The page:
Pennington, B. F. & Ozonoff, S. (1996). Executive functions and developmental psychopathology. Journal of Child Psychology and Psychiatry, 37(1), 51-87.
Rudmin, F. (1984). Parents' report of stress and articulation oscillation in a pre-schooler's disfluencies. Journal of Fluency Disorders, 9, 85-87.
Scott, C. M. & Windsor, J. (2000). General language performance measures in spoken and written narrative and expository discourse of school-age children with language learning disabilities. Journal of Speech, Language, and Hearing Research, 43, 324-339.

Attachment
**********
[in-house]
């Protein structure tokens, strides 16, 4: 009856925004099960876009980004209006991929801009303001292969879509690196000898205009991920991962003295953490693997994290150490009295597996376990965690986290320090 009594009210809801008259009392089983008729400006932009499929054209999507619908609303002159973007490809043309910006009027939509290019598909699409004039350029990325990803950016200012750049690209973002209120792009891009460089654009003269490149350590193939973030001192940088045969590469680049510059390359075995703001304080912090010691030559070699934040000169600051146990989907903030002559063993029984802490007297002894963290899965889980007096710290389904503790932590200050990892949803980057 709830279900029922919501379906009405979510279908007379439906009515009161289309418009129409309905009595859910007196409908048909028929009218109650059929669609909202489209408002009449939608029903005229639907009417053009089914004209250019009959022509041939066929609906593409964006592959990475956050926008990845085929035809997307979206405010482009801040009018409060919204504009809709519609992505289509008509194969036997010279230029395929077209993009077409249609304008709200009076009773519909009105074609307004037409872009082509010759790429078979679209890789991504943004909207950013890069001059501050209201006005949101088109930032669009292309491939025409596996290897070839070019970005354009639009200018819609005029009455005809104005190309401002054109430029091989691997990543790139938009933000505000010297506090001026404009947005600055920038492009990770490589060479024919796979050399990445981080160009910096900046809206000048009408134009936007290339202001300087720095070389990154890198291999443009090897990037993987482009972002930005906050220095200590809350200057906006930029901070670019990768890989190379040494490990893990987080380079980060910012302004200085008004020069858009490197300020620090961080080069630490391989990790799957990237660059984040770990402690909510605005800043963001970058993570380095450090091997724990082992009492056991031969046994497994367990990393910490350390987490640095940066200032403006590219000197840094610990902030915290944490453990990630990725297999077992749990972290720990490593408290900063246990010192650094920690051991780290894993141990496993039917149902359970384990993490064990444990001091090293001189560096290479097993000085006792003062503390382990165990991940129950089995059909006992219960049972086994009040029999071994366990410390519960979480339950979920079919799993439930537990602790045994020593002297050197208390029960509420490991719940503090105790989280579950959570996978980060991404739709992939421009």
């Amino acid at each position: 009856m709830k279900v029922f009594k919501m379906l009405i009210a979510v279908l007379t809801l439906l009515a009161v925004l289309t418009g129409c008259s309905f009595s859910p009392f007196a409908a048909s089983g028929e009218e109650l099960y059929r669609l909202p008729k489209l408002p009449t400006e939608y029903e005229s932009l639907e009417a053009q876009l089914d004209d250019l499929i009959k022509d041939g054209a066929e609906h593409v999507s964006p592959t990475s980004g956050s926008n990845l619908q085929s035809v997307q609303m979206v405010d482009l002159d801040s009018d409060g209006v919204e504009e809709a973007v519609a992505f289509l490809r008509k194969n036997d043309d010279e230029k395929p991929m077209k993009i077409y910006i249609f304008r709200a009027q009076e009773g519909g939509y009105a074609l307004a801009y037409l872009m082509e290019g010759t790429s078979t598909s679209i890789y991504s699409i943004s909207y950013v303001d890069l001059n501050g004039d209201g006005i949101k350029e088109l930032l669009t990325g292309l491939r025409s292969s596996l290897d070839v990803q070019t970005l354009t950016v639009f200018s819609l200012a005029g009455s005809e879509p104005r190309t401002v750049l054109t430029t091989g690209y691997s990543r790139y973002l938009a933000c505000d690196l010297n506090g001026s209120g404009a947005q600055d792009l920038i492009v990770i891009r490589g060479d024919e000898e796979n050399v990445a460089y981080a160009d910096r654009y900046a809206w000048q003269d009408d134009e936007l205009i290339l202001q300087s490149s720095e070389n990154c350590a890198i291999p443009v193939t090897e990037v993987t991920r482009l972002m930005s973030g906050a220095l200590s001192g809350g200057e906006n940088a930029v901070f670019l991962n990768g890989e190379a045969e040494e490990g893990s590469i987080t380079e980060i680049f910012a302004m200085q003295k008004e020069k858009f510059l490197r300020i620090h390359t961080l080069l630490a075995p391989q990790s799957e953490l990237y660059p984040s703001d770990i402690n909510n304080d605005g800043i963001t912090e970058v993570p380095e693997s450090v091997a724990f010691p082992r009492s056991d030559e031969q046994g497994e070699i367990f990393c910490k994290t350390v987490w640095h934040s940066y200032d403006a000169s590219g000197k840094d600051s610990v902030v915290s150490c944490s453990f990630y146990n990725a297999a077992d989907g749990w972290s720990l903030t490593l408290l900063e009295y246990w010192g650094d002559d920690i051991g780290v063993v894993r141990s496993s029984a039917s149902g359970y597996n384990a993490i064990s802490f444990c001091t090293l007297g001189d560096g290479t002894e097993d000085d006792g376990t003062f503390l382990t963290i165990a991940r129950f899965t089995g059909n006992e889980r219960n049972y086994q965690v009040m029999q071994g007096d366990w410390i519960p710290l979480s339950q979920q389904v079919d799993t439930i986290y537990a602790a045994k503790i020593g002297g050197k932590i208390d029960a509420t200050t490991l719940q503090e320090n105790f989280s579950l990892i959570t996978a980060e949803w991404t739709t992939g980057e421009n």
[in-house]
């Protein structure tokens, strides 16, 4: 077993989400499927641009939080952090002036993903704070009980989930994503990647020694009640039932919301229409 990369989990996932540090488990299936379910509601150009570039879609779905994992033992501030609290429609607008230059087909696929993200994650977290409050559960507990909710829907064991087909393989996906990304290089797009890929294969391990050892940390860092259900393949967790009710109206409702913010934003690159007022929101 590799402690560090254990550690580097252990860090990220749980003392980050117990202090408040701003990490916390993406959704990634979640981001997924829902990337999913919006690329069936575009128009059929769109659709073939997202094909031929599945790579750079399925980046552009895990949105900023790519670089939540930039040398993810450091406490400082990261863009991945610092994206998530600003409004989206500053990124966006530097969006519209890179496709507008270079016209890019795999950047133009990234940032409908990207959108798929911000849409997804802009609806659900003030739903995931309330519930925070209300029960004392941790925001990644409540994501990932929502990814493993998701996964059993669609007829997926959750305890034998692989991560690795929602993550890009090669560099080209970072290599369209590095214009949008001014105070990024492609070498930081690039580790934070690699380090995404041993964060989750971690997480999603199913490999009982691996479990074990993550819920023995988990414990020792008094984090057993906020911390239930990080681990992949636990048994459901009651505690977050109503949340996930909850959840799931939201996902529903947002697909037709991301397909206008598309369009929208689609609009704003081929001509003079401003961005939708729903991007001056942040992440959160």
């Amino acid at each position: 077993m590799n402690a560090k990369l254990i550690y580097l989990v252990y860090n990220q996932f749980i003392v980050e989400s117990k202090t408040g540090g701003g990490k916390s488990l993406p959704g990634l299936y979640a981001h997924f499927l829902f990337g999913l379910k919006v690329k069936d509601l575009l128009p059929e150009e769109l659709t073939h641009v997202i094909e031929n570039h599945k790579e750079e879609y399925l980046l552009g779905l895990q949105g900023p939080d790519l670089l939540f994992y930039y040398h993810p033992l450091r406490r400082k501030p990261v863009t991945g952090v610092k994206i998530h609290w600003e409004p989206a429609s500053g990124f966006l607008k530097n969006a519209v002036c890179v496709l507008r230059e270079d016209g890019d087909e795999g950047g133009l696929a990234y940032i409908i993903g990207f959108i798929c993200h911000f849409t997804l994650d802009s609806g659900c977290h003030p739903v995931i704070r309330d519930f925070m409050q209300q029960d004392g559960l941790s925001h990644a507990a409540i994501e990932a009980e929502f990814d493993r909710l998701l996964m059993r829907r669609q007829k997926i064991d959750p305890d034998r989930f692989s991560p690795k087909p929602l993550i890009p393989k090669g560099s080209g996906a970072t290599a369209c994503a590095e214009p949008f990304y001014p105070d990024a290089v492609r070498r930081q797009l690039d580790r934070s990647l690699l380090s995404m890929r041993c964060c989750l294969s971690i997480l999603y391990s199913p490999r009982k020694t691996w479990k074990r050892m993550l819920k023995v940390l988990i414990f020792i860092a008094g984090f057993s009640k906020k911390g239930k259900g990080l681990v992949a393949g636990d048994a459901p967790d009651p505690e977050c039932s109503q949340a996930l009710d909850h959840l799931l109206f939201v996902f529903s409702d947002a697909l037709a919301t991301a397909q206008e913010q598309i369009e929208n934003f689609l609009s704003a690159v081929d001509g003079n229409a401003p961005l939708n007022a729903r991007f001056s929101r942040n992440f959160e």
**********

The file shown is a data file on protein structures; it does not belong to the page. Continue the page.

Shriberg, L.D., Paul, R., McSweeny, J.L., Klin, A,. Cohen, D.J., & Volkmar, F.R. (2001). Speech and prosody characteristics of adolescents and adults with high-functioning autism and asperger syndrome. Journal of Speech, Language, and Hearing Research, 44, 1097-1115.
Singer, B.D. & Bashir, T.S. (1999). What are executive functions and self-regulation and what do they have to do with Language-learning disorders? Language, Speech and Hearing Services in Schools, 30, 265-273.
Stansfield, J. (1995). Word-final disfluencies in adults with learning difficulties. Journal of Fluency Disorders, 20, 1-10.
Turner, M. (1997). Towards an executive dysfunction account of repetitive behaviour in autism. In J. Russell (Ed.). Autism as an Executive Disorder. New York: Oxford University Press.
Van Borsel, J., Geirnaert, E. & Van Coster, R. (2005). Another case of word-final disfluencies. Folia Phoniatrica et Logopaedica, 57, 148-162.